March 6, 2008
Well CONI want him out for 2 years, apparently.
Di Luca finished fourth in the 17th stage last year, a climb up the Monte Zoncolan, and was tested directly after the stage. A surprise doping test later that evening showed hormone levels below normal, or equivalent to those of a child, but did not show any banned substances. CONI speculated that he received injections between the end of the stage and the tests, which altered his hormone level. Di Luca, who signed a one-year contract with Team LPR for this season, served a three-month suspension over the winter for his involvement in the “Oil for Drugs” scandal. He has indicated that he will appeal any conviction to the Court of Appeal for Sports (CAS) in Lausanne.
What CONI is saying is that Di Luca’s hormone levels were way too low to be believed. They are speculating that he took “something” to mask what were really elevated levels. Presumably these were elevated levels of testosterone, cortisol and Human Growth hormone, or perhaps anything performance-enhancing really. (If I find the list I’ll let you know.) Hormones basically control (directly or not) everything from recovery rate to red blood cell production, so to manipulate these values is a big performance advantage. There’s no such advantage in having “child-like” values, indeed it would lessen your riding ability, not increase it. So either Di Luca was “sick” or “tired” which suppressed his hormones excessively to these low numbers or he was playing a dangerous game with masking agents.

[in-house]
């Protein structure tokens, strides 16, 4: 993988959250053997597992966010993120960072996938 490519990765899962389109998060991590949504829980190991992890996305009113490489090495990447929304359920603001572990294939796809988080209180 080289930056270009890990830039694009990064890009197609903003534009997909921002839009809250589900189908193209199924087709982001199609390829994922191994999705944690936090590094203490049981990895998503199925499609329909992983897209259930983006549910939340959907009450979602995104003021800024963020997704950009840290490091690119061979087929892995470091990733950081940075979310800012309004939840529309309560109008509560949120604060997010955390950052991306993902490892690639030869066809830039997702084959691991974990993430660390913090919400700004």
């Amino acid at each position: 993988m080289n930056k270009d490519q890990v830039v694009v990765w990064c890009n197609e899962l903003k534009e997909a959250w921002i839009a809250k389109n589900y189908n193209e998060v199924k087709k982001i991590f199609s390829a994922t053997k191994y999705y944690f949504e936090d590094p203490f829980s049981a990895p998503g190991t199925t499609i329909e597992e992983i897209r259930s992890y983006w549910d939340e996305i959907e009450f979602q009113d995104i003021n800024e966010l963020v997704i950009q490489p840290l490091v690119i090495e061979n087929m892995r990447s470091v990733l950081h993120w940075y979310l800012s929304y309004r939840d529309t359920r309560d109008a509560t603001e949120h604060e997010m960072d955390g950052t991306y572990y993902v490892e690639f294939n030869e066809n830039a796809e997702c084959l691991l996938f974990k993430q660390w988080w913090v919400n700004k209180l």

Of course the testing may be in error. It’s a good fall-back but it may be true. However there is one other alternative – if you spend enough time on artificial levels of these hormones your body will shut down most of its own production and become reliant on the supplementary levels. If you reduce this artificial level of input suddenly you fall back to what the body is producing naturally – which would be a suppressed, “child-like” level. After a few days you recover to normal levels as your body senses the lack of hormone. This is also a dangerous game as low levels of various hormones will have undesirable side-effects like passing out, getting the shakes and so on; it can certainly kill you in extremis. It certainly wouldn’t enhance your riding.
I personally don’t know how Di Luca could ride at his level with “child-like” levels of key hormones. Even just one day of that would knock you back severely. The truth remains “out there” somewhere.